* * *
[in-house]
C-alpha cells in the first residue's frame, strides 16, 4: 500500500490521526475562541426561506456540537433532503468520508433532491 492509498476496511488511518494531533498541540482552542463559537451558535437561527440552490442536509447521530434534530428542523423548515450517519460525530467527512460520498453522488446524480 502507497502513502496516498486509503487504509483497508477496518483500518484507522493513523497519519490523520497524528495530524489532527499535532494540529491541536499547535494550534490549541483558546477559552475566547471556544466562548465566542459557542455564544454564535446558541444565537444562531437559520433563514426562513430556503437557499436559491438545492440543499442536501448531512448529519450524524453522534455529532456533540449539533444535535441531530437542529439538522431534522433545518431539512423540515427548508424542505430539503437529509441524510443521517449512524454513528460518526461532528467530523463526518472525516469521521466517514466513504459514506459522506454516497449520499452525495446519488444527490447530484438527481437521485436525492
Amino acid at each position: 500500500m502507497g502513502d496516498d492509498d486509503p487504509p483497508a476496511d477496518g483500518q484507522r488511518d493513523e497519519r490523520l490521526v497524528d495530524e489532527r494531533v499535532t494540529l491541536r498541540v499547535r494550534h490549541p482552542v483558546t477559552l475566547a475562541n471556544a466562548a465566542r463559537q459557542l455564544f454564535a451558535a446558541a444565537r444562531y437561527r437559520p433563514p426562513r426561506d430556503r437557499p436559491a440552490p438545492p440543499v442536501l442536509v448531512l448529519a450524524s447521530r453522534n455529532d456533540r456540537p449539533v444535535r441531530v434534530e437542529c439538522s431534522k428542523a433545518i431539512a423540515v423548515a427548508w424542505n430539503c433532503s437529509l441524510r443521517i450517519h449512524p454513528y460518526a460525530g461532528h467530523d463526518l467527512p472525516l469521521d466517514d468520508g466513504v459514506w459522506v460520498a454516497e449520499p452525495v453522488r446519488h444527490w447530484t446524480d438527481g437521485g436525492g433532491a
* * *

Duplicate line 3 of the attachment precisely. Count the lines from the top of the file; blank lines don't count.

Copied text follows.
Amino acid at each position: 500500500m502507497g502513502d496516498d492509498d486509503p487504509p483497508a476496511d477496518g483500518q484507522r488511518d493513523e497519519r490523520l490521526v497524528d495530524e489532527r494531533v499535532t494540529l491541536r498541540v499547535r494550534h490549541p482552542v483558546t477559552l475566547a475562541n471556544a466562548a465566542r463559537q459557542l455564544f454564535a451558535a446558541a444565537r444562531y437561527r437559520p433563514p426562513r426561506d430556503r437557499p436559491a440552490p438545492p440543499v442536501l442536509v448531512l448529519a450524524s447521530r453522534n455529532d456533540r456540537p449539533v444535535r441531530v434534530e437542529c439538522s431534522k428542523a433545518i431539512a423540515v423548515a427548508w424542505n430539503c433532503s437529509l441524510r443521517i450517519h449512524p454513528y460518526a460525530g461532528h467530523d463526518l467527512p472525516l469521521d466517514d468520508g466513504v459514506w459522506v460520498a454516497e449520499p452525495v453522488r446519488h444527490w447530484t446524480d438527481g437521485g436525492g433532491a